Exhibit 2: Stocks Lead, Jobs Lag Part Deux
Source: Federal Reserve Bank of St. Louis, as of 6/3/2016. January 1994 – May 2016. Recession dating is determined by the National Bureau of Economic Research, the official US business-cycle dating arbiters. S&P 500 bear markets.
One major interpretation we see dotted across the entire internet is that this means the Fed’s “planned” June (in some cases, July) hike is off the table. Both 10-year and 2-year Treasury yields, which had drifted higher in recent weeks, possibly influenced by increasing rate-hike chatter, fell a sharp 11 basis points apiece, as folks figured the self-proclaimed “data-dependent” Fed would depend on these data and keep rates on hold. Which, maybe they do, but that is unknowable today and rather needless speculation. A 25 basis point rate hike would not invert the yield curve, and slightly higher short-term interest rates aren’t likely to prove problematic.
Two, the Fed has gone to great pains to tell anyone who would dare listen that policy isn’t on a pre-set course, a fancy way of saying no rate hike is planned, ever. They (claim to) assess the “data” at each meeting and make a determination based on that assessment. Which brings us to a final Fed point: No one outside the Fed’s meeting rooms knows what data they are exactly looking at. We know its 2% inflation target is based on the headline Personal Consumption Expenditures price index, which rose to 1.1% y/y in April—its third reading above 1% in 2016’s four reports to date. But they haven’t specified employment related matters. They all say it isn’t one data point, so does the recent average matter? The slowdown trend? Will they wait for revisions, which are potentially quite large?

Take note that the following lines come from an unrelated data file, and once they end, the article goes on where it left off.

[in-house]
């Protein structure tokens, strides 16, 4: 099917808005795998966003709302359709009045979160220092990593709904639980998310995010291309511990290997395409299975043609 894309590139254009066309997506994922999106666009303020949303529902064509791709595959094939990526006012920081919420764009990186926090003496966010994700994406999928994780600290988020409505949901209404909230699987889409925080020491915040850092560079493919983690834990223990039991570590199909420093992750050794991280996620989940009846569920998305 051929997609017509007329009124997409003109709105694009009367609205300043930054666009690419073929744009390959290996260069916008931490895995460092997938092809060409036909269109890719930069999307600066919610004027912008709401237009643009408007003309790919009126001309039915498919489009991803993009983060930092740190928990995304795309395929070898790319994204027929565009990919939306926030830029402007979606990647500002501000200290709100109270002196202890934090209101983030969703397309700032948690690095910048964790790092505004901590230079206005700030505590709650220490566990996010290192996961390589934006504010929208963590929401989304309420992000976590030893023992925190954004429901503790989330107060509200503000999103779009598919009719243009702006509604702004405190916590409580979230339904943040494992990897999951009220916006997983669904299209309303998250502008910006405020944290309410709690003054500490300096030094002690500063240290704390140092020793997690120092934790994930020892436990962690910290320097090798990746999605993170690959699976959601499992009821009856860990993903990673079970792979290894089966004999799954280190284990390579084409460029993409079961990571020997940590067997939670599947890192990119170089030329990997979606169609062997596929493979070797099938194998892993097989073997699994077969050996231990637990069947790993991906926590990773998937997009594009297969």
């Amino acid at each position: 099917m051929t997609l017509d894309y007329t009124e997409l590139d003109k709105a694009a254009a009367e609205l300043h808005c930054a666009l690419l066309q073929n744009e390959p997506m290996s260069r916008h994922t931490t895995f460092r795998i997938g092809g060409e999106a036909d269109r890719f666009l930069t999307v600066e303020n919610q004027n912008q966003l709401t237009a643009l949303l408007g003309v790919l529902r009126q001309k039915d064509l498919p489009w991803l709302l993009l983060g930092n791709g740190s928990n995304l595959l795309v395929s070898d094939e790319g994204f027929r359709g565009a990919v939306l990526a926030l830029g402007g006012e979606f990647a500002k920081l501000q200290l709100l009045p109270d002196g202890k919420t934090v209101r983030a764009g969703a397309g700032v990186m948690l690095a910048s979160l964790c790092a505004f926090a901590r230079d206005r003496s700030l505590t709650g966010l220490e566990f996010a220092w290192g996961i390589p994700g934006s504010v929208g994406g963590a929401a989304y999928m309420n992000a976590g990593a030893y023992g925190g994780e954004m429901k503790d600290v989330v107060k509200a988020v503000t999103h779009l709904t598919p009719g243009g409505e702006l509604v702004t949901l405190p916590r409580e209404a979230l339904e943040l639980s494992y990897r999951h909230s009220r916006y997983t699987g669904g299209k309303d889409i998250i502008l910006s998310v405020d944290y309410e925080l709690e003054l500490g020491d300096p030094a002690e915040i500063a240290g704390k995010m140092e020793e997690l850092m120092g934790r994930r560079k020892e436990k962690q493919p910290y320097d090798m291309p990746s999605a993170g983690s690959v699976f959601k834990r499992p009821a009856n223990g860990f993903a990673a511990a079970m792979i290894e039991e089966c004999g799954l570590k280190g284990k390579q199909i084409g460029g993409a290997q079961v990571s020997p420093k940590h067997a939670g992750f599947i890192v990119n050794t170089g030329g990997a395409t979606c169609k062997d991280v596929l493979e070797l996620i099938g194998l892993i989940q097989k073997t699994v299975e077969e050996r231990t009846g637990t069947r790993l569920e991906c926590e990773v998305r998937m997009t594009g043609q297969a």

Many claim it isn’t the headline unemployment rate at all. Or the U-6. In 2014, Fed head Janet Yellen expressed her fondness for the Kansas City Fed’s Labor Market Conditions Index, a sort-of meta-backward-looking indicator that mashes together 24 different labor market variables. That is not out yet for May, but through April wasn’t showing material weakness. Then again, do Fed officials weigh the level, trend, momentum, an average over some time period? You can’t know! Do they weight some of the 24 variables more heavily than others? Do they apply subjective judgments to the data? Do they commit behavioral errors, like using recency bias to extrapolate trends forward? You can’t know any of that either!
For all the headline negativity Friday’s jobs slowdown triggered, for investors, this is noise. One of the very hardest parts of investing is knowing where to spend your precious time and energy. Sometimes, that’s obvious. Other times, it is less apparent, and the media isn't likely to help you divine which is which. (They want you to pay attention to everything!) We’d suggest the evidence shows the jobs report is one investors can spend little time analyzing, letting them focus their energies on more productive, forward-looking matters.
[i] The U6 gauge only goes back to the early 1990s, hence why the two timeframes are different.